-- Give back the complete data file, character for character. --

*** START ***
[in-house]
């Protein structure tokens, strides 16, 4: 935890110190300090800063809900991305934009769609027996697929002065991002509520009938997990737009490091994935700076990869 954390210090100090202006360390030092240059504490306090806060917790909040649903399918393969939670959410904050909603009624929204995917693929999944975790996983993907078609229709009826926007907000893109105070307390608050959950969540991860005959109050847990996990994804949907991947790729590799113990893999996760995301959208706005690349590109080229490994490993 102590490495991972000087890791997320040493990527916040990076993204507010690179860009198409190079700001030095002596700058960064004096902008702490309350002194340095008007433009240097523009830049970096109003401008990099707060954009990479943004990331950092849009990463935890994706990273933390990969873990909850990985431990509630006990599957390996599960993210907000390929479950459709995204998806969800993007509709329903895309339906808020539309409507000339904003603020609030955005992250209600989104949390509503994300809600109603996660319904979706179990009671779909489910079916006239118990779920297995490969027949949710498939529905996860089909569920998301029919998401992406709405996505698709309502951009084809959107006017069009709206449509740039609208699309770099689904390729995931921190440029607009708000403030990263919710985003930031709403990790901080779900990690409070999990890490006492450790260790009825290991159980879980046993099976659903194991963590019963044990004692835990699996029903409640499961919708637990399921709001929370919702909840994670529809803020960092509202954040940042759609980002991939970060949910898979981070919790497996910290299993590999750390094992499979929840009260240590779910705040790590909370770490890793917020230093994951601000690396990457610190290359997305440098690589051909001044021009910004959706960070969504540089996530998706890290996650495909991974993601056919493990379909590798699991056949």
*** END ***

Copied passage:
[in-house]
């Protein structure tokens, strides 16, 4: 935890110190300090800063809900991305934009769609027996697929002065991002509520009938997990737009490091994935700076990869 954390210090100090202006360390030092240059504490306090806060917790909040649903399918393969939670959410904050909603009624929204995917693929999944975790996983993907078609229709009826926007907000893109105070307390608050959950969540991860005959109050847990996990994804949907991947790729590799113990893999996760995301959208706005690349590109080229490994490993 102590490495991972000087890791997320040493990527916040990076993204507010690179860009198409190079700001030095002596700058960064004096902008702490309350002194340095008007433009240097523009830049970096109003401008990099707060954009990479943004990331950092849009990463935890994706990273933390990969873990909850990985431990509630006990599957390996599960993210907000390929479950459709995204998806969800993007509709329903895309339906808020539309409507000339904003603020609030955005992250209600989104949390509503994300809600109603996660319904979706179990009671779909489910079916006239118990779920297995490969027949949710498939529905996860089909569920998301029919998401992406709405996505698709309502951009084809959107006017069009709206449509740039609208699309770099689904390729995931921190440029607009708000403030990263919710985003930031709403990790901080779900990690409070999990890490006492450790260790009825290991159980879980046993099976659903194991963590019963044990004692835990699996029903409640499961919708637990399921709001929370919702909840994670529809803020960092509202954040940042759609980002991939970060949910898979981070919790497996910290299993590999750390094992499979929840009260240590779910705040790590909370770490890793917020230093994951601000690396990457610190290359997305440098690589051909001044021009910004959706960070969504540089996530998706890290996650495909991974993601056919493990379909590798699991056949």